“Can Small Carbon Sequestration Projects be Economic?”

Smoke Out From The Tube
John L. Graves
William W. Vail, Jr.
April 20, 2023
There have been several announcements in recent weeks of significant carbon dioxide sequestration hub projects leasing huge swaths of land with the capacity to store billions of metric tons of CO2.
Bayou Bend CCS LLC, the Talos/Chevron joint venture, has expanded its capacity with the acquisition of nearly 100,000 acres onshore in Chambers and Jefferson counties, Texas, which served to increase its CO2 storage capacity to over 1 billion metric tons.[1] Occidental Petroleum’s subsidiary, 1PointFive, announced leasing over 55,000 acres in southeast Texas for a hub with planned capacity of 1.2 billion metric tons of CO2.[2]
Not every CO2 emitter desiring to capture and sequester their carbon will be near huge storage hubs like those planned by Talos and Oxy, or economically within reach of CO2 pipeline infrastructure.
Can small carbon dioxide sequestration projects be economic?
We believe the answer is yes, small carbon dioxide sequestration projects can be economic. This will depend upon a variety of factors including location, scale, geography, geology, regulations, tax incentives, and the markets for CO2 and carbon credits.
Here are a few ways in which small carbon sequestration projects can be economic:
1.) Selecting an advantageous site: Location is vital to the economics of any sequestration project. Proximity to a suitable underground storage reservoir, a CO2 pipeline, a third-party sequesterer with its own injection facility, or to depleted oil and gas fields are beneficial to an emitter desiring to sequester its carbon emissions economically.
An ideal situation for a CO2 emitter of is for its plant to be situated over a suitable saline aquifer, thus avoiding costly construction of a transportation network to connect its CO2 to a third-party sequesterer. The cost to transport CO2 via pipeline is dependent upon the volume to be transported and the distance, and if a new line is to be built, permitting, right-of-way, construction and community relations costs. Capital costs to transport 200,000 metric tons of CO2 per year a distance of 100 miles was estimated in 2021 to be between $3.00 and $11.00 per ton (2019 dollars).[3]
2.) Utilizing existing infrastructure, particularly in depleted oil and gas fields: Small-scale carbon sequestration projects may be able to leverage existing infrastructure, such as wells or processing facilities to reduce costs where the storage reservoirs are in a depleted producing oil and gas field. By repurposing existing assets, developers may be able to avoid the need for expensive new construction, which can improve a project’s economics.
Converting natural gas lines for use in transporting carbon dioxide over short distances may be feasible, and such a line exists in Denbury’s system in Mississippi. Unfortunately, converting natural gas pipelines for CO2 usage is not practical for transporting significant quantities of CO2 over long distances due to the greater pipe thickness required for the higher operating pressures needed to keep CO2 in a transportable supercritical state.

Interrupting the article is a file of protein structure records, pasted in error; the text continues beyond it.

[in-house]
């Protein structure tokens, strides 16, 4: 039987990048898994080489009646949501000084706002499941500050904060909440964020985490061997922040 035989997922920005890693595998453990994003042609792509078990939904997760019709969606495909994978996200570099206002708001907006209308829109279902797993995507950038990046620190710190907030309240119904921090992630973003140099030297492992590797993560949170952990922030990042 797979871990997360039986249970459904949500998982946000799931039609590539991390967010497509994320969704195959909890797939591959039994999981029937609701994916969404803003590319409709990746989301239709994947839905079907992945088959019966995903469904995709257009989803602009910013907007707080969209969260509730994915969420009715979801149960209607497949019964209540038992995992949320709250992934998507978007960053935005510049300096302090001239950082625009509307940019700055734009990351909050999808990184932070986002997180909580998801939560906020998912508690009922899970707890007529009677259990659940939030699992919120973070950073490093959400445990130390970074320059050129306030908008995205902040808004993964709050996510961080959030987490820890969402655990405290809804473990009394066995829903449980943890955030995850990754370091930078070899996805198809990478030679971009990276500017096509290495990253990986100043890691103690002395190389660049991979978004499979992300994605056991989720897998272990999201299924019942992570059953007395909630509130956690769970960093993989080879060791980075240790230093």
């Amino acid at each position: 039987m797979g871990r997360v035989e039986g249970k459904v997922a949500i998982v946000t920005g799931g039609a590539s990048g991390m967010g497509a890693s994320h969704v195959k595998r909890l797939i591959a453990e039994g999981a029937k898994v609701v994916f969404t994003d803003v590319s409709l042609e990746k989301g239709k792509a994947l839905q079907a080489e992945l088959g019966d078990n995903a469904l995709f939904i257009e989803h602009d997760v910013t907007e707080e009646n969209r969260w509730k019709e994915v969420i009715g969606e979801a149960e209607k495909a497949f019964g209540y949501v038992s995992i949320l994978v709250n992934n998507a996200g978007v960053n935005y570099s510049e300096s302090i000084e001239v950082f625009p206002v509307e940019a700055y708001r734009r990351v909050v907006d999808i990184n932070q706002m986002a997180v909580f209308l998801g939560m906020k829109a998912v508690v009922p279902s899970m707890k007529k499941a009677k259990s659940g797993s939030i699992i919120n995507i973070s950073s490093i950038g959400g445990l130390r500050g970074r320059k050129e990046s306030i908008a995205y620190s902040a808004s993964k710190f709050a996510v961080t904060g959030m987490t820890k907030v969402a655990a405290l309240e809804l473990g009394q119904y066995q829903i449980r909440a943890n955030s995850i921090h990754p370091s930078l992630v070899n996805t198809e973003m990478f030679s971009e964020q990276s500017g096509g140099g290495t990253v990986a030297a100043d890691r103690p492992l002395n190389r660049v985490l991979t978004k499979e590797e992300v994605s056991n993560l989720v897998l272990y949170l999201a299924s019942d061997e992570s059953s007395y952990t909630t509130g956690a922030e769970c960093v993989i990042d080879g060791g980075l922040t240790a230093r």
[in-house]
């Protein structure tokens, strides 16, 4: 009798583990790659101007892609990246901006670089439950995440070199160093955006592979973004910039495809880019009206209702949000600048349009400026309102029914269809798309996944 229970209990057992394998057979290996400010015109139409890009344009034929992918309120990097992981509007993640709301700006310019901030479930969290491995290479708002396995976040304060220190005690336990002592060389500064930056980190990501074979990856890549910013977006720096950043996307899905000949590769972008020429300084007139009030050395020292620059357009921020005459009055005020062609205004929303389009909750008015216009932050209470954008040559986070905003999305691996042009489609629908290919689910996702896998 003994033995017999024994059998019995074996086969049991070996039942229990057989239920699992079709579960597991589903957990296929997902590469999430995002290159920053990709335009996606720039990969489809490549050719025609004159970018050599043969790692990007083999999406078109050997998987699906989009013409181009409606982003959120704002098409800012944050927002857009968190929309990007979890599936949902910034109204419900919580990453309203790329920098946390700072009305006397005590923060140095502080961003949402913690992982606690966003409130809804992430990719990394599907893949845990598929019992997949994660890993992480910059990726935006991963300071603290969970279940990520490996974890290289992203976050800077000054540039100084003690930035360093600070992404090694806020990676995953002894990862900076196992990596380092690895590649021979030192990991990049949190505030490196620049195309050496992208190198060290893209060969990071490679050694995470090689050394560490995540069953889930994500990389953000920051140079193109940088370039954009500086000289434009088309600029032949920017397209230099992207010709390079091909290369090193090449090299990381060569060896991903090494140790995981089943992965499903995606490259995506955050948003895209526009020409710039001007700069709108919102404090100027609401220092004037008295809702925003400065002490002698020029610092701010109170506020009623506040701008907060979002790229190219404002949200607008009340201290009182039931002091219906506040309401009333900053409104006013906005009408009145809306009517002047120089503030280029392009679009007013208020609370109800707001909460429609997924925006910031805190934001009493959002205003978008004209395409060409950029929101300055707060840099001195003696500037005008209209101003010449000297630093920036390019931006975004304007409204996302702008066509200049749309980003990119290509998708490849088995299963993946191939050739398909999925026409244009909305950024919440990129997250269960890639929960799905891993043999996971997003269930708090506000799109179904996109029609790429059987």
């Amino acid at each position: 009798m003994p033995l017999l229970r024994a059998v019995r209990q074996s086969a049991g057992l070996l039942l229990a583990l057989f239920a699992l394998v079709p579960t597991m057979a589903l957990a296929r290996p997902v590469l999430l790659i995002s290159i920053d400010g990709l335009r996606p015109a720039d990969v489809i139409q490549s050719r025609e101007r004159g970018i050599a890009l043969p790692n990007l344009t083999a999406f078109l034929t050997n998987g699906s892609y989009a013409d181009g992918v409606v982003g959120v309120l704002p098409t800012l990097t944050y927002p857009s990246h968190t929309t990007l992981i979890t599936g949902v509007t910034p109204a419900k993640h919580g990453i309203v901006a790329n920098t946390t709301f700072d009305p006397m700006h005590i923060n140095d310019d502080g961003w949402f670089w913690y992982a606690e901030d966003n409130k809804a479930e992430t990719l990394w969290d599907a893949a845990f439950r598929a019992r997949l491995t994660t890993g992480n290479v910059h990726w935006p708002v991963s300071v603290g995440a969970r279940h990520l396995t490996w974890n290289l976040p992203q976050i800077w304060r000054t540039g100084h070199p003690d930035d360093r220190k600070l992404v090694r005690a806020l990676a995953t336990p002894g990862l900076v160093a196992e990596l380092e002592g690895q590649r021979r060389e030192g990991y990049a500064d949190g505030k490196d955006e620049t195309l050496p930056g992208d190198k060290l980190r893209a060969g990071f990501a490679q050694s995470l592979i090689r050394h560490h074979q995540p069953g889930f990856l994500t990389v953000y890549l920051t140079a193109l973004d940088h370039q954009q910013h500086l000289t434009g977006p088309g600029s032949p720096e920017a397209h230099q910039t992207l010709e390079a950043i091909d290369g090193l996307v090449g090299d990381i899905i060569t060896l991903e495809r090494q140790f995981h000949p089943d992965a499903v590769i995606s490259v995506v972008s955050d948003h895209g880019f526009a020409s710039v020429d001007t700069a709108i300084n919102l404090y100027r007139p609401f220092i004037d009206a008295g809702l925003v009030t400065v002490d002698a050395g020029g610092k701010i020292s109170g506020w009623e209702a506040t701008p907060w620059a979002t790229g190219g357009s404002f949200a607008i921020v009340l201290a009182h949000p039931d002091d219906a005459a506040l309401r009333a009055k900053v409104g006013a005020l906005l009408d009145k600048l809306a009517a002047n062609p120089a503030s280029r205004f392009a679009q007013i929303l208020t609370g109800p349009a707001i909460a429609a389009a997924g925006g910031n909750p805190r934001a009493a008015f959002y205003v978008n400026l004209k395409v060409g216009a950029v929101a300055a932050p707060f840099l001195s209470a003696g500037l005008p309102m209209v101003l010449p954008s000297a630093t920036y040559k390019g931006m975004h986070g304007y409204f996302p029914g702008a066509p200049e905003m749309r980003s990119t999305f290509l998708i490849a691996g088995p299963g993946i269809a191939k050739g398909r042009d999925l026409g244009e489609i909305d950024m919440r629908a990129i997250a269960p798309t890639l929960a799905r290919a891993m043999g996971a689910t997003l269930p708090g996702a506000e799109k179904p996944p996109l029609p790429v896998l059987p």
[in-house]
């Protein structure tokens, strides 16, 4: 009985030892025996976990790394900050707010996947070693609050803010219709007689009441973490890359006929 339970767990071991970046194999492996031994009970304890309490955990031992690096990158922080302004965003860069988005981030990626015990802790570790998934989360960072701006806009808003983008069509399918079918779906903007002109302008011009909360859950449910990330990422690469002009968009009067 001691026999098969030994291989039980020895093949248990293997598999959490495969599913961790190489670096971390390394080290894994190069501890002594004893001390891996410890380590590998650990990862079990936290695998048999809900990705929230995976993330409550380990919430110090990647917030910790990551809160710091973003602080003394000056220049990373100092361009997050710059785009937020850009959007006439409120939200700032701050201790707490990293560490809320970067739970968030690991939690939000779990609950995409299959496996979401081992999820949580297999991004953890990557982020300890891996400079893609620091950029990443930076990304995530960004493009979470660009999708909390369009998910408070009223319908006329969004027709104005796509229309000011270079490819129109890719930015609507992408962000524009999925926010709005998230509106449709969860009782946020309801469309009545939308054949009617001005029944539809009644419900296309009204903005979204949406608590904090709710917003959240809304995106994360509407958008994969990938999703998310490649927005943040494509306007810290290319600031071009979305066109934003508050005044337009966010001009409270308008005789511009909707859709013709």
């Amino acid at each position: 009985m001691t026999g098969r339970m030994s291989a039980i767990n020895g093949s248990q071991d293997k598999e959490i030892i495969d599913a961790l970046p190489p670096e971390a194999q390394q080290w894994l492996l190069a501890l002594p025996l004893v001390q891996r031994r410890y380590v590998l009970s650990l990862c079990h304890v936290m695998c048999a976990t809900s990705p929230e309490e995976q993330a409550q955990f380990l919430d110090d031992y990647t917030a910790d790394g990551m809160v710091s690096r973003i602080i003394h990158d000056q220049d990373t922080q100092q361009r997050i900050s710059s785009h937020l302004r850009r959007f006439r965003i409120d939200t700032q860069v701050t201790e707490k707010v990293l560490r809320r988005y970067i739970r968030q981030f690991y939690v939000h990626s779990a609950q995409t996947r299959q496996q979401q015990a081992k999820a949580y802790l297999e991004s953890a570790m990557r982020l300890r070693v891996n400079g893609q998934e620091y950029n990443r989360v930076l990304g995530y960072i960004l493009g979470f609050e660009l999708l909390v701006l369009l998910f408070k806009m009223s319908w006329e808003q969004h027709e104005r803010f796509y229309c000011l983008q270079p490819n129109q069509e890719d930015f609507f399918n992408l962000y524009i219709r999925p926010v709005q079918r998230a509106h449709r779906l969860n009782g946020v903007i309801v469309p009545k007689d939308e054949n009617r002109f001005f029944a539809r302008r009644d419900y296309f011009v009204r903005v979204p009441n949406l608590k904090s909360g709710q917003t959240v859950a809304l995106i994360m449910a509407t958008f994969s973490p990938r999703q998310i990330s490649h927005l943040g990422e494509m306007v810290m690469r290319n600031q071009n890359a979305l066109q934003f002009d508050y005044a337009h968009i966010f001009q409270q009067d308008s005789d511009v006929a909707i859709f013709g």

3.) Selecting advantageous geologic formations: The cost of carbon sequestration can vary depending on the geologic characteristics of the subsurface formations being used for storage. Advantageous geological storage reservoirs will be of sufficient thickness and areal extent, have good sealing layers above, and have higher porosities and permeabilities, giving rise to higher potential injection rates and larger potential cumulative storage volumes serving to increase throughput and reduce costs.
4.) Accessing funding and incentives: Small carbon sequestration projects may be eligible for a variety of funding and incentives, such as grants, tax credits, or voluntary carbon credits. These programs can help offset the costs of the project and improve its economics. Currently, an emitter with a minimum of 12,500 metric tons of CO2 captured and sequestered per annum may qualify for IRC Section 45Q tax credits of up to $85 per metric ton, though that volume may not be economic. The direct payment provisions of the IRA furnish an ability for eligible entities to receive direct cash payments in lieu of income tax credits. State incentives and grants may also be available. The market for voluntary carbon credits is anticipated to grow exponentially in the coming years as the impetus to offset carbon production becomes more widespread globally.
5.) Targeting niche markets: Small-scale carbon sequestration projects may be able to target niche markets, such as small industrial facilities or agricultural operations, which are looking to offset their carbon emissions. By focusing on these smaller markets, developers may be able to secure more favorable contracts or pricing arrangements. Sequestration developers can focus on clusters of small to medium-sized industry in cement, steel and chemicals.
6.) Partnering with stakeholders: Small carbon sequestration projects may benefit from partnering with stakeholders, such as landowners or industry groups who have a vested interest in reducing emissions. By collaborating with these partners, developers may be able to access resources or expertise that can help make the project more economic.
Overall, the key to making small carbon sequestration projects economic is to carefully consider the unique characteristics of the project and the local context, and to explore a range of strategies for reducing costs and accessing funding and incentives.
[1] “Bayou Bend expands CCS project with onshore Texas acreage,” Oil & Gas Journal. March 6, 2023.
[2] “Oxy’s 1PointFive leases acreage for planned CCS Hub in southeast Texas,” Oil & Gas Journal. March 3, 2023.
[3] Smith, et al, “The cost of CO2 transport and storage in global integrated assessment modeling,” International Journal of Greenhouse Gas Control, Vol. 109, July 2021.